Juicy Meatloaf, and how to choose the right ground beef for it with Perfectly Seasoned Mashed Potatoes


Meatloaf and mashed potatoes must be the most popular comfort food in America. It shows up on countless diner menus and many restaurants run a meatloaf blue plate special once a week. Meatloaf and mashed potatoes are so common that almost everyone has a recipe for them and that recipe is fairly standard. This hub will present one version of meatloaf and mashed potatoes and a few tricks that will help to ensure your meatloaf turns out juicy and flavorful, and that your mashed potatoes will be perfectly seasoned every time.

The perfect beef to make meatloaf with is also the perfect beef to use for hamburgers. You want to have enough fat that the meatloaf stays juicy but not so much fat that it stays greasy. Ground beef typically ranges from 70/30 (or 30% fat) to 90/10. 70/30 beef contains a little too much fat. It cooks very fast which makes it easy to burn, and it shrinks considerably while cooking. 90/10 ground beef cooks slower but doesn’t have enough fat. A certain amount of fat is necessary in your meatloaf to keep it juicy as well as to ensure that all the ingredients cook uniformly. I have found that when using 90/10 ground beef my carrots, green peppers, and onions stay raw as the meat cooks and doesn’t season the meat as I would prefer. In restaurants we typically use 80/20 ground beef (actually 82/18). This seems to be the perfect percentage for most uses of ground beef. It has enough fat to stay juicy and cook uniformly, and it doesn’t have so much fat that it stays greasy or burns too easily.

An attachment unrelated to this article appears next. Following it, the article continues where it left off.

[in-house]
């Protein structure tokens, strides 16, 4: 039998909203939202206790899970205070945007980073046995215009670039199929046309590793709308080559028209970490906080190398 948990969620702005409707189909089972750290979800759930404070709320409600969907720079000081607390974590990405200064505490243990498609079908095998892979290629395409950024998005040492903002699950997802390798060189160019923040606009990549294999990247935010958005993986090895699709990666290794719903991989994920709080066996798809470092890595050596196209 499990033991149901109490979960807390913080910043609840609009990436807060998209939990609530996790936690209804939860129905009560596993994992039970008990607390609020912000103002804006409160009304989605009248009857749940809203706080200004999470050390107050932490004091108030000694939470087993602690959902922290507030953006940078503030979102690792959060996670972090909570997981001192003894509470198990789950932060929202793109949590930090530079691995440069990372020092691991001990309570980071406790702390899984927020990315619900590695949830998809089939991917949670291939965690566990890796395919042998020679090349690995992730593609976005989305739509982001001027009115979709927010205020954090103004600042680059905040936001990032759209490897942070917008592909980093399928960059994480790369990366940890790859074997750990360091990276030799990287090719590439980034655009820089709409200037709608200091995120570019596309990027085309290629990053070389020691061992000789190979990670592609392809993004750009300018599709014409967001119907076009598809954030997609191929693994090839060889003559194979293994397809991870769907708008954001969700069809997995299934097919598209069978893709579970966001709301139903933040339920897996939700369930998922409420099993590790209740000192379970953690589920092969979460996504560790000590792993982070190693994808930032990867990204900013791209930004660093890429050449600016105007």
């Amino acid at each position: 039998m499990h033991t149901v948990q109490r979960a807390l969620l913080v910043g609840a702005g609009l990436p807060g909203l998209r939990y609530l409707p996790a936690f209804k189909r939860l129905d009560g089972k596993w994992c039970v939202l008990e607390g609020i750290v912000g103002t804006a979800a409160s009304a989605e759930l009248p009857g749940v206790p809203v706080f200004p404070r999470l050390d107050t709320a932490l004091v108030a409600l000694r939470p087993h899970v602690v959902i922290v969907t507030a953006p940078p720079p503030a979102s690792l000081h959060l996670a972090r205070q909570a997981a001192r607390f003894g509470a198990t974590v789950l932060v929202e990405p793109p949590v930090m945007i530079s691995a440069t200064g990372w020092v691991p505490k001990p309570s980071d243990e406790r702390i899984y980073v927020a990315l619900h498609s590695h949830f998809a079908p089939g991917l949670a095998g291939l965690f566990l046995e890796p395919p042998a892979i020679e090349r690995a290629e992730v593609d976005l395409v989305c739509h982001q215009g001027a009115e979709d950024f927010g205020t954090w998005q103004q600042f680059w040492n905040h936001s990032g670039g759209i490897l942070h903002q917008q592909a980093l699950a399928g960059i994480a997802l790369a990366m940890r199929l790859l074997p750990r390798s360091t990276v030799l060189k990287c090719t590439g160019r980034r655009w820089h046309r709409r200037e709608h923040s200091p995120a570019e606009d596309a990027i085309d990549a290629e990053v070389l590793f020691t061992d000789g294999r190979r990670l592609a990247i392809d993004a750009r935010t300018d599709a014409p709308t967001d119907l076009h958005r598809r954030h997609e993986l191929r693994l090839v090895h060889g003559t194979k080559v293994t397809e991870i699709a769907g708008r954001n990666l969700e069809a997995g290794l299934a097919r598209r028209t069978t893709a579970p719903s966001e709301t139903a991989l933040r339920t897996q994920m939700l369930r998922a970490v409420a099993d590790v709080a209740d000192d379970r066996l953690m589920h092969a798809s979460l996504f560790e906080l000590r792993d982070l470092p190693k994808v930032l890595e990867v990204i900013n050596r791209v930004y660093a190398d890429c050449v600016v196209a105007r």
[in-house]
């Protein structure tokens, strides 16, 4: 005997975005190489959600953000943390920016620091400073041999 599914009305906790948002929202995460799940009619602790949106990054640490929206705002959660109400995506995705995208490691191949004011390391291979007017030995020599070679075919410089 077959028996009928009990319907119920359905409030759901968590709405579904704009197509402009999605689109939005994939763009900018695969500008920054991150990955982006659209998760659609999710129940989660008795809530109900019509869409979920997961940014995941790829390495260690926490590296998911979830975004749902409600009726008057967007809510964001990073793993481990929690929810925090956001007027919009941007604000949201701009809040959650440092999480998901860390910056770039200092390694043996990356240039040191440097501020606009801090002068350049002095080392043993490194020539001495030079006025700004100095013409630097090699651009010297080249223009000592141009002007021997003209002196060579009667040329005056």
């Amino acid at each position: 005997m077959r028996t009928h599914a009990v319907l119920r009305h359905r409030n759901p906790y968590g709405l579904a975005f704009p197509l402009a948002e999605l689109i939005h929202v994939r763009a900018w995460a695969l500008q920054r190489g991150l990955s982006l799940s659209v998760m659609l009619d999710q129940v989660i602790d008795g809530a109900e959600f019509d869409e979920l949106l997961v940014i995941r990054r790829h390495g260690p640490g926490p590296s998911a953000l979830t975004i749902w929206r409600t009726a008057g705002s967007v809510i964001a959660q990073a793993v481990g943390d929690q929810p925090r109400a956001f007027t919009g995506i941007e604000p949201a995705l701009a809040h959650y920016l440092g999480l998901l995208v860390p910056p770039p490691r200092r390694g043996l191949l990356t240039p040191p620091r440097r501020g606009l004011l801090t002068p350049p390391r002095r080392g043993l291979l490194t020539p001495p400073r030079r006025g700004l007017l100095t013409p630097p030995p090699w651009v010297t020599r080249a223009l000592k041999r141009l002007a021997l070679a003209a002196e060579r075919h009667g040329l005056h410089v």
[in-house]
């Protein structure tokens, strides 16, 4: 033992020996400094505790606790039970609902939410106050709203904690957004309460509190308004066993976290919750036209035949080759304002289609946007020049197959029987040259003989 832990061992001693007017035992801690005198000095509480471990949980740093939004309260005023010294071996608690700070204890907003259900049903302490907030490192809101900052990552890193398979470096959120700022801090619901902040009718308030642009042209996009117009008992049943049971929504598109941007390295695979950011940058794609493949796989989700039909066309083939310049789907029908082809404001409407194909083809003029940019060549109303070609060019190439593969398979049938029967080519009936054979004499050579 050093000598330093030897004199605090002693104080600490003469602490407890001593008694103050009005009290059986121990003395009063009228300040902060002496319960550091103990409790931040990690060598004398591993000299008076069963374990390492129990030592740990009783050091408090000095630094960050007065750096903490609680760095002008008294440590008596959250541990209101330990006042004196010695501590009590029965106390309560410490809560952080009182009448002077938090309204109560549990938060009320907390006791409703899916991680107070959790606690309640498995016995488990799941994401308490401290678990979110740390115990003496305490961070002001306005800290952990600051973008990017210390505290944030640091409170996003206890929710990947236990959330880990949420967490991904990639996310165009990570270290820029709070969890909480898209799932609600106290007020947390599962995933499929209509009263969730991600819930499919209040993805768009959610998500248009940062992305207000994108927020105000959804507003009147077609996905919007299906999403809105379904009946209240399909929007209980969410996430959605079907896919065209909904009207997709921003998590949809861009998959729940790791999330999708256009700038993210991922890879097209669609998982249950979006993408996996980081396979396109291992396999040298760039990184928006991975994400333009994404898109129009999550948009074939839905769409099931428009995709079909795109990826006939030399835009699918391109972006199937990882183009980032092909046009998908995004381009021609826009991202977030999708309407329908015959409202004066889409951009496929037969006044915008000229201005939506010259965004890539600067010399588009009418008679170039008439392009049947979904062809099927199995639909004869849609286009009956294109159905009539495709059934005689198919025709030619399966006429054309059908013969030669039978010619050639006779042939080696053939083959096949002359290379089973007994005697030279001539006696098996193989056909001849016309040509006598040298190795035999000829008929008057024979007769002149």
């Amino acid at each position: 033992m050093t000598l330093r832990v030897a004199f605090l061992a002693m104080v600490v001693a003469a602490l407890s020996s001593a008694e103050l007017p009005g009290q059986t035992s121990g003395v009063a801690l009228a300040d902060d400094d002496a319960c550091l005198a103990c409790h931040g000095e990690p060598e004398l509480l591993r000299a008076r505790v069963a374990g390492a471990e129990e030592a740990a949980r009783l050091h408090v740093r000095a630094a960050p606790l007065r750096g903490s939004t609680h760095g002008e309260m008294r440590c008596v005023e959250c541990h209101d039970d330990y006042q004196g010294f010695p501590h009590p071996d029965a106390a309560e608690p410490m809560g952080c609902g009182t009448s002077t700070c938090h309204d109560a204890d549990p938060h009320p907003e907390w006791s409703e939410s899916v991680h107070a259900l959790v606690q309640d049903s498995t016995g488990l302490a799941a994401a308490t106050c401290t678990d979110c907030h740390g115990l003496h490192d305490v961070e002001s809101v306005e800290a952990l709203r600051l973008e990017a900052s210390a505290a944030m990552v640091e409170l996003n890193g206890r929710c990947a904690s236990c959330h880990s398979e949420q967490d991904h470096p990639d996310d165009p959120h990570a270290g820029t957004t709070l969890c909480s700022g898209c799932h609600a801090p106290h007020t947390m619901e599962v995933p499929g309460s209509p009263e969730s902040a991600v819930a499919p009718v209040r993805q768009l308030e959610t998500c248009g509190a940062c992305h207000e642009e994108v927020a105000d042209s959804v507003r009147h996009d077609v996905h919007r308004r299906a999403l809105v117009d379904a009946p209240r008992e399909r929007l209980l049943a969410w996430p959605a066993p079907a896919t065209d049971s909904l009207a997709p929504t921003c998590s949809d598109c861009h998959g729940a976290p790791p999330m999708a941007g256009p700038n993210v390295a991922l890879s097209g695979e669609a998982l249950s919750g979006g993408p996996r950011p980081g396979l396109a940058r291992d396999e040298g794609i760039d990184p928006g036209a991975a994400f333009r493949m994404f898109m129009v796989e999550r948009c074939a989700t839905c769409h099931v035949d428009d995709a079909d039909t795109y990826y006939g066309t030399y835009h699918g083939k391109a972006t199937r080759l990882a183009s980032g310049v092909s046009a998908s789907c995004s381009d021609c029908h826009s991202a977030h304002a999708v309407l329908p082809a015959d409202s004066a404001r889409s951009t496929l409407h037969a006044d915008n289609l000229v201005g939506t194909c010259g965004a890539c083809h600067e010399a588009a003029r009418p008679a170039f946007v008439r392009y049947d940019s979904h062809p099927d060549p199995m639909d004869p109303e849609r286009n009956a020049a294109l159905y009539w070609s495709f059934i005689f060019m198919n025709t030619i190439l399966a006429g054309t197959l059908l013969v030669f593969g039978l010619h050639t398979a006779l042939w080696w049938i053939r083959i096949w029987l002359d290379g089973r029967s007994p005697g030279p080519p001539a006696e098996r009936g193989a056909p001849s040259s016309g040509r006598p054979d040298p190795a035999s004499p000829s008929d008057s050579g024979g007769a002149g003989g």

For one pound of ground beef use one egg, one small yellow onion, about half of one bell pepper, two cloves of garlic, one tablespoon of Worcestershire sauce, and one tablespoon of Saracha (or another hot sauce), a heavy pinch of kosher salt and black pepper, end bread crumbs to bind it. Begin by pureeing the carrot, onion, bell pepper and garlic. Mix the puree with the ground beef, egg. Worcestershire, Saracha, salt and pepper with your hands and add bread crumbs until you can easily form firm dense patties.

I think that meatloaf is one of those recipes that isn’t very exact. Depending on how humid it is, you may need more or less bread crumbs. Too many bread crumbs and your meatloaf is too much like bread; too few and the meatloaf crumbles as it cooks and it doesn’t slice nicely.